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Savannah Oaks teachers awarded a $10,000 grant for further computer science education.community

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Carrie Hutner




Teachers at Savannah Oaks Middle School were named one of only 10 educators nationwide in June and received a $10,000 grant to Fitchburg School for their efforts to bring computer science and technology into their classrooms and curriculum won.

Karie Huttner, Design Thinking and Technology Instructor at Savanna Oaks, learned of the honor earlier this summer. She plans to use this grant to leverage a variety of techniques, including laser cutting and her 3D printing, to infuse design thinking into students’ maker learning experiences. .

Maker Learning provides young people with the tools, technology, and materials to build, create, and create in the classroom.

Huttner plans to give middle school students the opportunity to mentor and collaborate with elementary school students on this grant-funded project.

The Infosys Foundation USA, based in New York City, announced on June 28 that 10 teachers across the country have been recognized as winners of the 2022 Infy Makers Awards. Huttner was selected as one of his teachers in California, Connecticut, Indiana, Kentucky, Michigan, Ohio and Pennsylvania. .

The Infy Makers Awards are open to K-12 teachers looking to engage students in computer science through Maker education. Each winner will receive a $10,000 grant and the opportunity to participate in the Making Computer Science Inclusive professional learning experience led by the educational nonprofit Digital Promise.

The Infy Maker Awards are part of the Foundation’s efforts to support Maker education.

Grants can be used for a variety of purposes, including purchasing materials and equipment, initiating structural improvements, facilitating student projects, conducting impact and evaluation studies, and community outreach and engagement.

Huttner says it aims to elevate, educate and celebrate young designers and makers in the classroom by offering 3D printing, video game design, robotics, computer science and information technology.

“Early this spring, our building substitute teacher, Picnic With the help of Kevin Chukel, owner of Point Productions, I applied for an Infy Maker grant, Huttner wrote in a classroom blog on June 30 about having my designers mentor different groups. , writing to neighborhood elementary schools: Please continue this mentorship and expand both technology and collaboration.”

The first phase of mentoring was funded by the Verona Area Education Foundation.

Teacher suggestions on how they plan to use the grant money were identified by the Infosys Foundation in four categories: innovative approaches to Maker education, strength of proposed plans, impact, and quality of presentations. Judged based on categories.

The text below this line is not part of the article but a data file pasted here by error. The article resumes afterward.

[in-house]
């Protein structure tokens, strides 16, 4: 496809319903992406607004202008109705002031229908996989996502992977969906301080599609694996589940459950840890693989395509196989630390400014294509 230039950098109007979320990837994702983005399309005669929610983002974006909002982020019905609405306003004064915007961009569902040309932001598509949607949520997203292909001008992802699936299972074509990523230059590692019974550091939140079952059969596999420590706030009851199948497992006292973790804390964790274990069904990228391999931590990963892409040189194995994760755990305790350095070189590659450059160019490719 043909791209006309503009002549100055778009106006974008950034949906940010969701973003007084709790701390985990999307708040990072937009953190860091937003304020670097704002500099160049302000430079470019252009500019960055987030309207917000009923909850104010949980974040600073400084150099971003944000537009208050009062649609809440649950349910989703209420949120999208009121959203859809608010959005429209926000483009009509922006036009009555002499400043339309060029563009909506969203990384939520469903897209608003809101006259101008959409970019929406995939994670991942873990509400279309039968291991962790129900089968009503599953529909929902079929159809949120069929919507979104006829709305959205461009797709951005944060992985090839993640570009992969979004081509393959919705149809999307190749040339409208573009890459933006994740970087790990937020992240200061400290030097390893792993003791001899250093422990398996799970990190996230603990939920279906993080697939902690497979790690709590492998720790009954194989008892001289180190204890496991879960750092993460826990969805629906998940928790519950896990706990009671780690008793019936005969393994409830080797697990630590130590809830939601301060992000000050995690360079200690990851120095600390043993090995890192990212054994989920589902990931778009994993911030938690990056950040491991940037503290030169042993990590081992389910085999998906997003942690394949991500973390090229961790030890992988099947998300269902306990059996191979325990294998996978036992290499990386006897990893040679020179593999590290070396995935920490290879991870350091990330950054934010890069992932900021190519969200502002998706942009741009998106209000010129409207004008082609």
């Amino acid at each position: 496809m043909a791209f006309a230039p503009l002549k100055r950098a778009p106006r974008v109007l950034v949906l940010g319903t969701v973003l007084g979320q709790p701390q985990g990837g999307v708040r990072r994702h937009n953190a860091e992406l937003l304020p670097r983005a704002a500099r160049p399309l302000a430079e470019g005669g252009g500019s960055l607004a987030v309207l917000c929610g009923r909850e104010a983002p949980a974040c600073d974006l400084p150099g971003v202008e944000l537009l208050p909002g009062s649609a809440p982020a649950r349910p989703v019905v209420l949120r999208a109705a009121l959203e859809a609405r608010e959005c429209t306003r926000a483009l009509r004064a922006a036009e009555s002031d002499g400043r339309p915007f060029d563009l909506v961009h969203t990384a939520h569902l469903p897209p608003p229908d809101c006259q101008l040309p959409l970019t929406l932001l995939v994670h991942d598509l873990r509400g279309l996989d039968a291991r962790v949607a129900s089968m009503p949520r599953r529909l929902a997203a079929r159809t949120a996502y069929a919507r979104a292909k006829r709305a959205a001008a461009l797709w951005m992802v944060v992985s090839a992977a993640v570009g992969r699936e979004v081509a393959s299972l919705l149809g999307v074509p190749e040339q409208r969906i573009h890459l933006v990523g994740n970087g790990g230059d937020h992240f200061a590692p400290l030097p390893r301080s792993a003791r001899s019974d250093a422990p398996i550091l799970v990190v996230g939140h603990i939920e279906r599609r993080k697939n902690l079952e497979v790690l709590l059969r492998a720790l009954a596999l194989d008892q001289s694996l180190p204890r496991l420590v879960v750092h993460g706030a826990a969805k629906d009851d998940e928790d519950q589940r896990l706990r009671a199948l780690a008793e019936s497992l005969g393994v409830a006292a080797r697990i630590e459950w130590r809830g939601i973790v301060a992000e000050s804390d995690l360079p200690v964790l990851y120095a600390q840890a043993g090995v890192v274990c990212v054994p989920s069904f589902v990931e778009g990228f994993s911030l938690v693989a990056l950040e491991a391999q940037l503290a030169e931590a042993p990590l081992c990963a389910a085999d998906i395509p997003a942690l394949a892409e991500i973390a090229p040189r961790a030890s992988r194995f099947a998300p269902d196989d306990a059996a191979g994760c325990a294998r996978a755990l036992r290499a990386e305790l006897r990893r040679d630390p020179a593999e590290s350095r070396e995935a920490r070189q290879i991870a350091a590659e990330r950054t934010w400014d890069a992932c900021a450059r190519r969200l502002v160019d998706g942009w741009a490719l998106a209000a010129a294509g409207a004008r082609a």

“These award-winning teachers create hands-on, experiential, and comprehensive opportunities for students to learn computer science in a personally meaningful way, and how it relates to the real world and their own lives. Recognized for helping students understand,” said Infosys news release June 28. “These educators have continued this hard work with determination and relentless commitment to their students, despite the ongoing challenges of COVID-19 and educational inequity. works with underserved students in Title 1 schools and rural communities, and also serves students with neurodiverse and disabilities.”

Founded in 2015, the Infosys Foundation USA is on a mission to extend access to computer science and maker education to K-12 students and public school teachers across the country, and according to its website, it is particularly popular with minority communities. We are focused on increasing access to

According to the competition website, “The Infosys Foundation USA Infy Maker Awards competition is open to K-12 teachers who are leveraging their Maker education to create an equitable pathway for their students to pursue computer science.” It has been described as. “Across the country, many K–12 teachers strive to increase opportunities for students to participate in meaningful production experiences that involve computer science. They also face challenges and obstacles, such as opportunities to build relationships with like-minded peers.”

Aside from Huttner receiving a $10,000 grant, up to three teachers at Savanna Oaks have joined Making Computer to help overcome some of the challenges and obstacles to getting students involved in computer science. You will have the opportunity to participate in the Science Inclusive Cohort. The cohort is a multi-month professional learning experience facilitated by the non-profit Digital Promise, held in August and September, consisting of monthly virtual sessions and his one-on-one customized coaching sessions. will be

In a June 28 Instagram post announcing the Infy Maker Award winners, Infosys wrote: “Maker education provides a pathway for all learners from diverse cultures and backgrounds to engage in computer science.

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